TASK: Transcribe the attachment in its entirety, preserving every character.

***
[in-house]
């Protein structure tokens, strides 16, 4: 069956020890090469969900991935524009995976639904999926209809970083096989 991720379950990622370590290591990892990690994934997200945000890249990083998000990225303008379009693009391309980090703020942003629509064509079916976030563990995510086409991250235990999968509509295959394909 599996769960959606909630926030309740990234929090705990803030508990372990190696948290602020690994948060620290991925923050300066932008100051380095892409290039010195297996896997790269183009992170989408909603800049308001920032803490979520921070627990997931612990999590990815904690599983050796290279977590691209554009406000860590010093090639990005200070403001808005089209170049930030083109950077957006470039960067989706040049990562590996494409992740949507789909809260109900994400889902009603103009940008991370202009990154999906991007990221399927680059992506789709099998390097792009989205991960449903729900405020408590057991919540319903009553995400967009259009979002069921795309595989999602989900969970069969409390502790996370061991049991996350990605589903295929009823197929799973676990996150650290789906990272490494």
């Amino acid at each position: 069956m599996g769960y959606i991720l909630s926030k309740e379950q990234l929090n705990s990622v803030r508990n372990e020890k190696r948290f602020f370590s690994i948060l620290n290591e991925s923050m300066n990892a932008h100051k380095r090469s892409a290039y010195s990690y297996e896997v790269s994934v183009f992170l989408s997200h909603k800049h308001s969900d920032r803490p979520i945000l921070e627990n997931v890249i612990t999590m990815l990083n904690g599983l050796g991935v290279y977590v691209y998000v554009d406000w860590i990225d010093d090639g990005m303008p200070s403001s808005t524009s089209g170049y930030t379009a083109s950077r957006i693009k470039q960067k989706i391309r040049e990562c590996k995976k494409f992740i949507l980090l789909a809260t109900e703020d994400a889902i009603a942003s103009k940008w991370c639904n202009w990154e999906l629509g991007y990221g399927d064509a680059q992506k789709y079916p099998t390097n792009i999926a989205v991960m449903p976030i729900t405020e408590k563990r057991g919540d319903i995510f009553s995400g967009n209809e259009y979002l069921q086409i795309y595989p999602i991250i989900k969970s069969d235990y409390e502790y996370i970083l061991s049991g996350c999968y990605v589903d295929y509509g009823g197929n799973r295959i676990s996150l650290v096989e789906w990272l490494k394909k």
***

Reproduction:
[in-house]
């Protein structure tokens, strides 16, 4: 069956020890090469969900991935524009995976639904999926209809970083096989 991720379950990622370590290591990892990690994934997200945000890249990083998000990225303008379009693009391309980090703020942003629509064509079916976030563990995510086409991250235990999968509509295959394909 599996769960959606909630926030309740990234929090705990803030508990372990190696948290602020690994948060620290991925923050300066932008100051380095892409290039010195297996896997790269183009992170989408909603800049308001920032803490979520921070627990997931612990999590990815904690599983050796290279977590691209554009406000860590010093090639990005200070403001808005089209170049930030083109950077957006470039960067989706040049990562590996494409992740949507789909809260109900994400889902009603103009940008991370202009990154999906991007990221399927680059992506789709099998390097792009989205991960449903729900405020408590057991919540319903009553995400967009259009979002069921795309595989999602989900969970069969409390502790996370061991049991996350990605589903295929009823197929799973676990996150650290789906990272490494």
């Amino acid at each position: 069956m599996g769960y959606i991720l909630s926030k309740e379950q990234l929090n705990s990622v803030r508990n372990e020890k190696r948290f602020f370590s690994i948060l620290n290591e991925s923050m300066n990892a932008h100051k380095r090469s892409a290039y010195s990690y297996e896997v790269s994934v183009f992170l989408s997200h909603k800049h308001s969900d920032r803490p979520i945000l921070e627990n997931v890249i612990t999590m990815l990083n904690g599983l050796g991935v290279y977590v691209y998000v554009d406000w860590i990225d010093d090639g990005m303008p200070s403001s808005t524009s089209g170049y930030t379009a083109s950077r957006i693009k470039q960067k989706i391309r040049e990562c590996k995976k494409f992740i949507l980090l789909a809260t109900e703020d994400a889902i009603a942003s103009k940008w991370c639904n202009w990154e999906l629509g991007y990221g399927d064509a680059q992506k789709y079916p099998t390097n792009i999926a989205v991960m449903p976030i729900t405020e408590k563990r057991g919540d319903i995510f009553s995400g967009n209809e259009y979002l069921q086409i795309y595989p999602i991250i989900k969970s069969d235990y409390e502790y996370i970083l061991s049991g996350c999968y990605v589903d295929y509509g009823g197929n799973r295959i676990s996150l650290v096989e789906w990272l490494k394909k």